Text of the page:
Orion’s CM will use advanced technologies, including:
“Glass cockpit” digital control systems derived from those of the Boeing 787 Dreamliner.
An “autodock” feature, like those of Russian Progress spacecraft and the European Automated Transfer Vehicle, with provision for the flight crew to take over in an emergency. Previous American spacecraft (Gemini, Apollo, and Space Shuttle) have all required manual piloting for docking.
Improved waste-management facilities, with a miniature camping-style toilet and the unisex “relief tube” used on the space shuttle (whose system was based on that used on Skylab) and the International Space Station (based on the Soyuz, Salyut, and Mir systems). This eliminates the use of the much-hated plastic “Apollo bags” used by the Apollo crews.
A nitrogen/oxygen (N2/O2) mixed atmosphere at either sea level (101.3 kPa or 14.69 psi) or slightly reduced (55.2 to 70.3 kPa or 8.01 to 10.20 psi) pressure.
Much more advanced computers than on previous crewed spacecraft.
Next update tomorrow we will look at the Goals of the test flight.
Today NASA Astronaut Reid Wiseman and ESA Astronaut Alexander Gerst steps outside the International Space Station for a 6h 13m spacewalk.
This was the first spacewalk for each of the Astronauts and was completed successfully. This was the 182nd spacewalk in support of the ISS for a total of 47d 14h 15m,
During the spacewalk they were able to complete the following tasks.
The first task for Wiseman and Gerst was relocating a failed cooling pump to External Stowage Platform-2 (ESP-2) just outside the Quest airlock. It was temporarily stowed on the station’s truss by Expedition 38 spacewalkers Mike Hopkins and Rick Mastracchio on Dec. 21 after they replaced the failed pump with a spare.
When they completed the pump module stowage work, the duo stowed adjustable grapple bars on ESP-2. Wiseman cleaned up the work area around the pump module.
Gerst went on to replace a light on an External Television Camera Group (ETVCG) outside Destiny.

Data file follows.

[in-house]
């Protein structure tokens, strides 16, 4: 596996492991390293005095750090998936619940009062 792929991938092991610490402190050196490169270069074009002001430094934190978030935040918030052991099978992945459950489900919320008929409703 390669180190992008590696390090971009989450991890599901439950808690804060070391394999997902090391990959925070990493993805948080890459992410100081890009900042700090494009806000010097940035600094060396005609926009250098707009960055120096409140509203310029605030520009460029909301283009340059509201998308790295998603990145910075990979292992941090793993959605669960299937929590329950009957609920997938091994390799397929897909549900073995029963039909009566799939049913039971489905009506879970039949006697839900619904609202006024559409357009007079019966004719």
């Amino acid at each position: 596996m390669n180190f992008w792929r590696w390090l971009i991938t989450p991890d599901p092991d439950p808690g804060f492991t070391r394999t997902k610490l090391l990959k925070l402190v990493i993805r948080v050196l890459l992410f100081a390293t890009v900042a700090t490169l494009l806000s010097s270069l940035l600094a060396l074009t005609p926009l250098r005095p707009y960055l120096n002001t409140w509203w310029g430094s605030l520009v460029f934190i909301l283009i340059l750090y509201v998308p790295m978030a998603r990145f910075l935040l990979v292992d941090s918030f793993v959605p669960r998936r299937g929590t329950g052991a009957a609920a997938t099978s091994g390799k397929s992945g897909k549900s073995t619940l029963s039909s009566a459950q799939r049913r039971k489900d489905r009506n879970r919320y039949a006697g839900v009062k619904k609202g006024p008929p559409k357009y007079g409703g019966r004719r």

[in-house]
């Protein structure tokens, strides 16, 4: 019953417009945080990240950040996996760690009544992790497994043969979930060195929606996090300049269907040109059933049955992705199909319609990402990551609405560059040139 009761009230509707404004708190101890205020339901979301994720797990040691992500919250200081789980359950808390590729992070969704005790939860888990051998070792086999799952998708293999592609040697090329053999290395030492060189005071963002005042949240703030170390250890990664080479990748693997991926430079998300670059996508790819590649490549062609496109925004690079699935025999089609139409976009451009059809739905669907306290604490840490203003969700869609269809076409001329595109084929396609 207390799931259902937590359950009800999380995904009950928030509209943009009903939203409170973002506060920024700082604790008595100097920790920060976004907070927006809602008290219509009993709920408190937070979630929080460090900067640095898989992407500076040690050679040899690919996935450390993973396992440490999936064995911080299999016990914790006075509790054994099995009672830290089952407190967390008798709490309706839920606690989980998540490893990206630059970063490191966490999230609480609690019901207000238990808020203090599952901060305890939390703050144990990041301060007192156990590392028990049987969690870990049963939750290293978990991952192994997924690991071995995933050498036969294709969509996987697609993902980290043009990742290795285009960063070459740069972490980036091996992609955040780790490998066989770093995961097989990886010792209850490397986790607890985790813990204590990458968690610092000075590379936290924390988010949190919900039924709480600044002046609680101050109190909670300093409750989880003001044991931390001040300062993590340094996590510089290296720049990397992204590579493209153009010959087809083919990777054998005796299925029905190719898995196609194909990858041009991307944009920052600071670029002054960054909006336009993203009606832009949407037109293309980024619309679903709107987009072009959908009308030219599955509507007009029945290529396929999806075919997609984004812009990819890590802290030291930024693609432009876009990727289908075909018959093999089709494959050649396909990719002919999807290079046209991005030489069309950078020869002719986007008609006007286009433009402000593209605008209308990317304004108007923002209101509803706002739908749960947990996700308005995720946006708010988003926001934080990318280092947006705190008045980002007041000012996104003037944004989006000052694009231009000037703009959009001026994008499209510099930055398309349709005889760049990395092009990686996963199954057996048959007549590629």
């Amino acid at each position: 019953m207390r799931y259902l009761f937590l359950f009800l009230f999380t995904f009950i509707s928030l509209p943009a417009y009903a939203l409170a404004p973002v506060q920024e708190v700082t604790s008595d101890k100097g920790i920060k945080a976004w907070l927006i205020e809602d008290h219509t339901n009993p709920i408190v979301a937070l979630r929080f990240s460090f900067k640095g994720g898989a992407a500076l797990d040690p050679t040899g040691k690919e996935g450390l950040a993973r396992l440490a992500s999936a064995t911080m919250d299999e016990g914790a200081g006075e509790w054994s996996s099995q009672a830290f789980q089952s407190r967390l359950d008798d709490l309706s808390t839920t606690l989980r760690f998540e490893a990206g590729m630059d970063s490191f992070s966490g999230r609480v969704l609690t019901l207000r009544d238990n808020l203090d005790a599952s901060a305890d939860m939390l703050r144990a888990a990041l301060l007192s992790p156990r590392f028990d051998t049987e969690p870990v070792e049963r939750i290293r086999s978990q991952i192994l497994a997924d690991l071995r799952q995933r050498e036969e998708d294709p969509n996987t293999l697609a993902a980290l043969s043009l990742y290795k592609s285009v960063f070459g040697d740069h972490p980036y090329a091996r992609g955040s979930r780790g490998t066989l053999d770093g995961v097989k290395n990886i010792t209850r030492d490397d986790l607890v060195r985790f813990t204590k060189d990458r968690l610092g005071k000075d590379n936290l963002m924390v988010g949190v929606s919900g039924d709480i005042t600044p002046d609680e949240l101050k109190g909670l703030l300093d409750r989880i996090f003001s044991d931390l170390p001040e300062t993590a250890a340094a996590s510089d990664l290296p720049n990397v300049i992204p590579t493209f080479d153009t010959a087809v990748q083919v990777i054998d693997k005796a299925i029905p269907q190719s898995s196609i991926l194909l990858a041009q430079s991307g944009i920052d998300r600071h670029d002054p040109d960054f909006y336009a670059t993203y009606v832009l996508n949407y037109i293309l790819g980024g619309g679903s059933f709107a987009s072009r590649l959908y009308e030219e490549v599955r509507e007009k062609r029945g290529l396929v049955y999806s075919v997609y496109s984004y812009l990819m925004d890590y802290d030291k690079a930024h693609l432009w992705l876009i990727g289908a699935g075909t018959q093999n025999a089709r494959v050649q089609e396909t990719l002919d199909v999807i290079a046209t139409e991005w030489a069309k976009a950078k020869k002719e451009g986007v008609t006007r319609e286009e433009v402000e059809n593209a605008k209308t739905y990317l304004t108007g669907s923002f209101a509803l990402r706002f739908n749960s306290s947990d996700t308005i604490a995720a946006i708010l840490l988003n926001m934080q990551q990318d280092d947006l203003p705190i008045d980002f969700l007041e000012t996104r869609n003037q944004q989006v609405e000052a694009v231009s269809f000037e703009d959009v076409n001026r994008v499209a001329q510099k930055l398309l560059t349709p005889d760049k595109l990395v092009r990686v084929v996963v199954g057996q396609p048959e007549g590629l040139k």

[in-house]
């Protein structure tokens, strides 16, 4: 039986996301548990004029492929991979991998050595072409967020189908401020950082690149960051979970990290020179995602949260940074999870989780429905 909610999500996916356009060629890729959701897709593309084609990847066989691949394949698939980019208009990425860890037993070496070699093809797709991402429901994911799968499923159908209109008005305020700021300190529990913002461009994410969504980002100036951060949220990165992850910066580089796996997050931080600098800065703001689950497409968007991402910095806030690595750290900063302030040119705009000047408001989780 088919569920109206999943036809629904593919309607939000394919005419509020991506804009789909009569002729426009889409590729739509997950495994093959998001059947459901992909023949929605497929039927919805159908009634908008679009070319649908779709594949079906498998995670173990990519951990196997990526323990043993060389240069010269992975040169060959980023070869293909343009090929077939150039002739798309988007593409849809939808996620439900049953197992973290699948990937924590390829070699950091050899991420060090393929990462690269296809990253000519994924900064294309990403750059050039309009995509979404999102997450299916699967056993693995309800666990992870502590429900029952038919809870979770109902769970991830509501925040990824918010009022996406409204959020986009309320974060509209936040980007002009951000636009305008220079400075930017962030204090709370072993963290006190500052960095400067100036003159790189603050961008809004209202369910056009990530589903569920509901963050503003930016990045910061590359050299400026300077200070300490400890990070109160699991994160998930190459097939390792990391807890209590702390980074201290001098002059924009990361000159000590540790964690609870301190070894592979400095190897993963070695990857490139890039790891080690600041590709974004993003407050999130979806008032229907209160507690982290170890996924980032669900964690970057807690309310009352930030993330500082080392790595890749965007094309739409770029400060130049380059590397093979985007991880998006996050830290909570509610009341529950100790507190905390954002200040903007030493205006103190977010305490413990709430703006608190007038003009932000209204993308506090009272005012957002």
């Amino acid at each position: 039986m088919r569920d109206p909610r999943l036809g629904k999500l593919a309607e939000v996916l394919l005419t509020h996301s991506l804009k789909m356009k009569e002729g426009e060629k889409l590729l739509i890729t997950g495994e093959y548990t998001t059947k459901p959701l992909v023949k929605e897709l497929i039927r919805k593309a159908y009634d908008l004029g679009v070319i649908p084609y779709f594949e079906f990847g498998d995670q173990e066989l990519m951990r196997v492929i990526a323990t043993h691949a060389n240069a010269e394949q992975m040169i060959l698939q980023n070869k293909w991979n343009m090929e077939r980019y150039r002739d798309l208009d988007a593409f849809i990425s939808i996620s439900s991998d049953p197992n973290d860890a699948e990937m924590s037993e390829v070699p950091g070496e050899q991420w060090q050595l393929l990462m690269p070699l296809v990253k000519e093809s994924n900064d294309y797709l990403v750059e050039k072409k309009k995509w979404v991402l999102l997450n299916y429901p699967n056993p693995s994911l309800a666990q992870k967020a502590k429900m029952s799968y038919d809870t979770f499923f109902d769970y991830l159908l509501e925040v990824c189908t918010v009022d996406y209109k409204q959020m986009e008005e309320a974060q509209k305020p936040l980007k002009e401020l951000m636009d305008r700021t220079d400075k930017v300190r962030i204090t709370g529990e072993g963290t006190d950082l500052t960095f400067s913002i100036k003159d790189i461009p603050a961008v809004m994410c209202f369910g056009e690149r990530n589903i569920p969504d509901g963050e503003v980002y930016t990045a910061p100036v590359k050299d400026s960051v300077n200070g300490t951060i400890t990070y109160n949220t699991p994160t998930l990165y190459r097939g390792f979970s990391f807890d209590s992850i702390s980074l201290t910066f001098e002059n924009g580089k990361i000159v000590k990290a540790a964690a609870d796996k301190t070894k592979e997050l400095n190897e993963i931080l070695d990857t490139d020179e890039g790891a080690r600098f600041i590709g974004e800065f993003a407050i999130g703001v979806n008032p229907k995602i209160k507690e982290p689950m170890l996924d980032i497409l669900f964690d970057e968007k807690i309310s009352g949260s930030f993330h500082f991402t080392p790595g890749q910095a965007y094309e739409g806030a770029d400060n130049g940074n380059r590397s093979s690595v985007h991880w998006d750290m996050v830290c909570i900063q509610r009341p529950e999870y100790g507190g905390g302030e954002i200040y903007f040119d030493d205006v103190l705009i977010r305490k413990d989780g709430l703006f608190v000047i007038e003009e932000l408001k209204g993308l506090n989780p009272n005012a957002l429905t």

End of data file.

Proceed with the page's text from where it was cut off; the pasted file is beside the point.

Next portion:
The next task was the installation of a Mobile Transporter Relay Assembly (MTRA) on to the S0 truss right above the Destiny laboratory. The MTRA adds the capability to provide “keep-alive” power to the Mobile Servicing System when the Mobile Transporter is moving between worksites.
The Mobile Transporter can move supplies, gear and the Canadarm2 on rails along the Integrated Truss Structure, the station’s backbone. The Mobile Servicing System, which includes the transporter and Canadarm2, plays a key role in station maintenance tasks.
During the repress of the airlock, confirmation that the work on the Mobile Service System had been successfully tested was received.
A lot has happened in Space or related to Space recently and the future is looking very bright.
Below is a summary of some of the recent news and upcoming events.
SpaceX and Boeing awarded CCtCap contracts – We now have two companies contracted to build manned spacecraft to deliver crew to the ISS. Currently only two other countries have the ability to do this. See my full article on the awards here.
ULA and Blue Origin announce BE-4 engine – Following pressure from various sources ULA have announced they are going to partner with Blue Origin to build the engine which will allow them to move away from the Russian RD-180 engine for Atlas. Full article include specs can be found here.
Mars Orbiters arriving soon – This Sunday NASA’s Mars Maven orbiter will be arriving at the planet and next Wednesday India’s Mars Orbiter Mission spacecraft is also expected to arrive. They will join three other orbiters currently at Mars and the two active Rovers on the surface.
ESA Rosetta Lander Philae has a landing site – The European Space Agency has announced the landing site for Philae which is part of the Rosetta mission. This will be the first time a vehicle has landed on the surface of a Comet. For more information on the mission check out the excellent ESA Blog for Rosetta.
First 3D Printer heading to space – Early tomorrow morning SpaceX’s CRS-4 mission is scheduled to lift off, on board will be the first 3D printer to go into space. The possibilities this opens up for the future are immeasurable. For more information on the printer check out this page. We will be posting an update tomorrow morning following the launch of CRS-4.
After a 10 year, 5 month, 4 day journey the European Space Agencies Rosetta spacecraft has arrived at Comet 67P/Churyumov–Gerasimenko. Having spent the last few weeks refining it’s approach and returning amazing images (see below) of the Comet it finally arrived in it’s initial orbit earlier this morning. Due to the small size and low gravity of the Comet the spacecraft is in a triangular orbit which is controlled by thruster firings.
The Rosetta spacecraft consists of two separate vehicles and orbiter and lander which is named Philae.
Now that the spacecraft is in orbit the mission team will now spent the next few weeks taking images to determine the best location for the lander which is expected to touchdown on the comet in November this year. Once on the surface the lander will being it’s science mission, the two vehicles will observe the comet as it travels around the Sun over the 13 months from November 2014 to December 2015 returning unprecedented data of the processes that occur as it approaches the Sun and then moves away again.